My Yiddishe Momme

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My Yiddishe Momme (Yiddish: א יידישע מאמע) is a song written by Jack Yellen (words and music) and Lew Pollack (music),[1] first recorded by Willie Howard, and was made famous in vaudeville by Belle Baker and by Sophie Tucker, and later by the Barry Sisters. Tucker began singing My Yiddishe Momme in 1925, after the death of her own mother.[2] She later dedicated her autobiography Some of These Days to Yellen, "A grand song writer, and a grander friend".[3] Sophie Tucker made 'Mama' a top 5 U.S. hit in 1928, English on one side and Yiddish on the B-side. Leo Fuld combined both in one track and made it a hit in the rest of the world."[4] It was the signature song of British comedian Issy Bonn.[5]


The song, in English and Yiddish, sadder in the original Yiddish than in the English translation, the mother implicitly symbolizes a sense of nostalgia for the "old world", as well as guilt for having left it behind in assimilating into American society.[2]


There are several versions of the song, under different names:


Jackie Wilson recorded a version of "My Yiddishe Momme" on You Ain't Heard Nothin' Yet, a tribute album to Al Jolson, with Chorus and Orchestra directed by Dick Jacobs, released on the Brunswick Label in 1961.

The song was included in the 1965 Horst Jankowski album "The Genius of Jankowski!"

Neil Sedaka covered the song in English and Yiddish in 1966.

A Spanish version of the song, titled "A mi madre querida" (To my beloved mother) and containing some of the Yiddish text, was recorded as a bolero in the late 1950s by La Sonora Matancera with Carlos Argentino [es] (who was an Argentinean Jew) singing.

Another Spanish version was made in the early 1970s called "Mi Querida Mama (My beloved Mama)"; it was sung by singer Nino Bravo.

Tom Jones performed a live version on his 1967 album Tom Jones Live! at the Talk of the Town. He reprised this as a duet with John Farnham first on the Australian television show Hey Hey It's Saturday in 1990, and then on the 2005 CD/DVD album Together in Concert.[6]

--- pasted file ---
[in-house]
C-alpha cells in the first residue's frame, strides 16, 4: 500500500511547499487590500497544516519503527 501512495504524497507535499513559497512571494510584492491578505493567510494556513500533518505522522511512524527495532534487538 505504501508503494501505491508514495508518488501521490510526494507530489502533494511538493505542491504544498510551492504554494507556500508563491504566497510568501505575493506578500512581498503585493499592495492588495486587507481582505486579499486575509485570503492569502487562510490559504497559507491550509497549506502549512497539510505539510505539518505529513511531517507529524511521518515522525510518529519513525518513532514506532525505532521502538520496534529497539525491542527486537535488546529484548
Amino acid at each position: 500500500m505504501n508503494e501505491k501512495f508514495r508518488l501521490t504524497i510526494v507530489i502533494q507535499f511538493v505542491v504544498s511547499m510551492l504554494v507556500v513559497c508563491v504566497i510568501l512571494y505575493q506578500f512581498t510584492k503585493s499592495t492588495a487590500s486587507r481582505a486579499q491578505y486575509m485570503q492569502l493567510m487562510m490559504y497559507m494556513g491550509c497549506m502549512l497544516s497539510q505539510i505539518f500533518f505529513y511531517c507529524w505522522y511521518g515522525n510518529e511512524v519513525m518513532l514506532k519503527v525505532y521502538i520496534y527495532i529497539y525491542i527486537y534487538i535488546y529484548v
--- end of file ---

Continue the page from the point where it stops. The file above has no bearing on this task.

French singer Charles Aznavour recorded a French version on 16 March 2003, on his album Plus bleu.

Ray Charles performed a short cover version of the song in a fifth-season episode of The Nanny, wherein he plays the fiancé of Fran Fine's Jewish grandmother, Yetta.

Ivan Rebroff sang a German version (Mutters Hände) in 1981.

Alexander Goldscheider sang a Czech version Můj židovský táta[7] in which he converted his lyrics to My Yiddishe Tate in 2021.


  1. ^ "How a Sentimental Yiddish Song Became a Worldwide Hit—and a Nazi Target". HISTORY. 2019-05-20. Retrieved 2024-03-11.
  2. ^ a b Bazelon, Emily (2007-06-13). "A brief history of the Jewish mother". Retrieved 2014-08-21.
  3. ^ "My Yiddishe Momme by Sophie Tucker - Songfacts".
  4. ^ [1] Archived August 27, 2008, at the Wayback Machine
  5. ^ Colin Larkin, ed. (1997). The Virgin Encyclopedia of Popular Music (Concise ed.). Virgin Books. p. 163. ISBN 1-85227-745-9.
  6. ^ d3rd3vil (2011-07-07). "Tom Jones and John Farnham - My Yiddishe Momme 2005 Live". Archived from the original on 2012-12-02. Retrieved 2014-08-21.{{cite web}}: CS1 maint: numeric names: authors list (link)
  7. ^ "Můj židovský táta by Alexander Goldscheider".